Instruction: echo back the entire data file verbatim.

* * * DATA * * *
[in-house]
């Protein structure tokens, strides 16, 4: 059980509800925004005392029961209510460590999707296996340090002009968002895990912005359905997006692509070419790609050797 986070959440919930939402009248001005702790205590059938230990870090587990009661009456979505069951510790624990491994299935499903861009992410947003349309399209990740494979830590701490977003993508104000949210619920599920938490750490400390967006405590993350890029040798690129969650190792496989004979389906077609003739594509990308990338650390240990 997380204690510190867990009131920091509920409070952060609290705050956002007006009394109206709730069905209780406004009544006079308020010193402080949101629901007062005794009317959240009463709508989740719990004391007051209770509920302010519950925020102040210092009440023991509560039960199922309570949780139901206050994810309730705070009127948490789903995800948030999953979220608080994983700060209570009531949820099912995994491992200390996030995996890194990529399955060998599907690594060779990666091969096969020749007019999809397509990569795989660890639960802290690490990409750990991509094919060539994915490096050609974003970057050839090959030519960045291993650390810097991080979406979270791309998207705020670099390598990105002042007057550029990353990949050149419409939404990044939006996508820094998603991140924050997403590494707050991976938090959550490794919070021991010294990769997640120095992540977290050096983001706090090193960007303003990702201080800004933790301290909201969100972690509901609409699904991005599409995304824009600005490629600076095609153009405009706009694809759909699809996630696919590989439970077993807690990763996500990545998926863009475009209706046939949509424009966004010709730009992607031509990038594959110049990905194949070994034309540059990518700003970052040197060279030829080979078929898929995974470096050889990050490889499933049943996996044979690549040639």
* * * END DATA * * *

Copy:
[in-house]
């Protein structure tokens, strides 16, 4: 059980509800925004005392029961209510460590999707296996340090002009968002895990912005359905997006692509070419790609050797 986070959440919930939402009248001005702790205590059938230990870090587990009661009456979505069951510790624990491994299935499903861009992410947003349309399209990740494979830590701490977003993508104000949210619920599920938490750490400390967006405590993350890029040798690129969650190792496989004979389906077609003739594509990308990338650390240990 997380204690510190867990009131920091509920409070952060609290705050956002007006009394109206709730069905209780406004009544006079308020010193402080949101629901007062005794009317959240009463709508989740719990004391007051209770509920302010519950925020102040210092009440023991509560039960199922309570949780139901206050994810309730705070009127948490789903995800948030999953979220608080994983700060209570009531949820099912995994491992200390996030995996890194990529399955060998599907690594060779990666091969096969020749007019999809397509990569795989660890639960802290690490990409750990991509094919060539994915490096050609974003970057050839090959030519960045291993650390810097991080979406979270791309998207705020670099390598990105002042007057550029990353990949050149419409939404990044939006996508820094998603991140924050997403590494707050991976938090959550490794919070021991010294990769997640120095992540977290050096983001706090090193960007303003990702201080800004933790301290909201969100972690509901609409699904991005599409995304824009600005490629600076095609153009405009706009694809759909699809996630696919590989439970077993807690990763996500990545998926863009475009209706046939949509424009966004010709730009992607031509990038594959110049990905194949070994034309540059990518700003970052040197060279030829080979078929898929995974470096050889990050490889499933049943996996044979690549040639």